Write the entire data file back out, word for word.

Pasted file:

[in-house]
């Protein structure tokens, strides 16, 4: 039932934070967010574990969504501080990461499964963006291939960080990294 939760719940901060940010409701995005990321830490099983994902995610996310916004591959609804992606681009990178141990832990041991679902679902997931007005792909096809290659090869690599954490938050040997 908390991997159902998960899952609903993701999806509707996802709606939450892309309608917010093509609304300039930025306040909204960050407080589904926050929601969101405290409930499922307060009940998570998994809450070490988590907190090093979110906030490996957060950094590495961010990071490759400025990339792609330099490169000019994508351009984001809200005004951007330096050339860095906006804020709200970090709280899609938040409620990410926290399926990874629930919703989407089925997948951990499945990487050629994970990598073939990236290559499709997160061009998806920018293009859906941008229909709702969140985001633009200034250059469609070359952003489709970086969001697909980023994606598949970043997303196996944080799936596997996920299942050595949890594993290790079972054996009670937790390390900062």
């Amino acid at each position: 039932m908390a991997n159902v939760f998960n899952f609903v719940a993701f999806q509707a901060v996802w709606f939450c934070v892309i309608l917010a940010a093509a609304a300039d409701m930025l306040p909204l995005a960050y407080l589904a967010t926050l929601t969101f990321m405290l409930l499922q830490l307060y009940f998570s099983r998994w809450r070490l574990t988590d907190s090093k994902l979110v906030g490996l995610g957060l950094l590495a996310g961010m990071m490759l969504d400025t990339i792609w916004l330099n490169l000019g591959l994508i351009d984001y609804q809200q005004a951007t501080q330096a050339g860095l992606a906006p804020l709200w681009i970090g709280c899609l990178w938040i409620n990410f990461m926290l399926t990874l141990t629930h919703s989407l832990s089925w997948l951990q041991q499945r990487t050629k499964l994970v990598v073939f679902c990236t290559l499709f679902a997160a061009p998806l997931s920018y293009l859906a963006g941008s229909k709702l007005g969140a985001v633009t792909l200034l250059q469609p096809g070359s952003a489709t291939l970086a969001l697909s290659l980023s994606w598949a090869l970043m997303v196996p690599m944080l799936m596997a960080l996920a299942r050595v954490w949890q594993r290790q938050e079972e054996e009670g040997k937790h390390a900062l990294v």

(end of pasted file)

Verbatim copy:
[in-house]
């Protein structure tokens, strides 16, 4: 039932934070967010574990969504501080990461499964963006291939960080990294 939760719940901060940010409701995005990321830490099983994902995610996310916004591959609804992606681009990178141990832990041991679902679902997931007005792909096809290659090869690599954490938050040997 908390991997159902998960899952609903993701999806509707996802709606939450892309309608917010093509609304300039930025306040909204960050407080589904926050929601969101405290409930499922307060009940998570998994809450070490988590907190090093979110906030490996957060950094590495961010990071490759400025990339792609330099490169000019994508351009984001809200005004951007330096050339860095906006804020709200970090709280899609938040409620990410926290399926990874629930919703989407089925997948951990499945990487050629994970990598073939990236290559499709997160061009998806920018293009859906941008229909709702969140985001633009200034250059469609070359952003489709970086969001697909980023994606598949970043997303196996944080799936596997996920299942050595949890594993290790079972054996009670937790390390900062």
């Amino acid at each position: 039932m908390a991997n159902v939760f998960n899952f609903v719940a993701f999806q509707a901060v996802w709606f939450c934070v892309i309608l917010a940010a093509a609304a300039d409701m930025l306040p909204l995005a960050y407080l589904a967010t926050l929601t969101f990321m405290l409930l499922q830490l307060y009940f998570s099983r998994w809450r070490l574990t988590d907190s090093k994902l979110v906030g490996l995610g957060l950094l590495a996310g961010m990071m490759l969504d400025t990339i792609w916004l330099n490169l000019g591959l994508i351009d984001y609804q809200q005004a951007t501080q330096a050339g860095l992606a906006p804020l709200w681009i970090g709280c899609l990178w938040i409620n990410f990461m926290l399926t990874l141990t629930h919703s989407l832990s089925w997948l951990q041991q499945r990487t050629k499964l994970v990598v073939f679902c990236t290559l499709f679902a997160a061009p998806l997931s920018y293009l859906a963006g941008s229909k709702l007005g969140a985001v633009t792909l200034l250059q469609p096809g070359s952003a489709t291939l970086a969001l697909s290659l980023s994606w598949a090869l970043m997303v196996p690599m944080l799936m596997a960080l996920a299942r050595v954490w949890q594993r290790q938050e079972e054996e009670g040997k937790h390390a900062l990294v």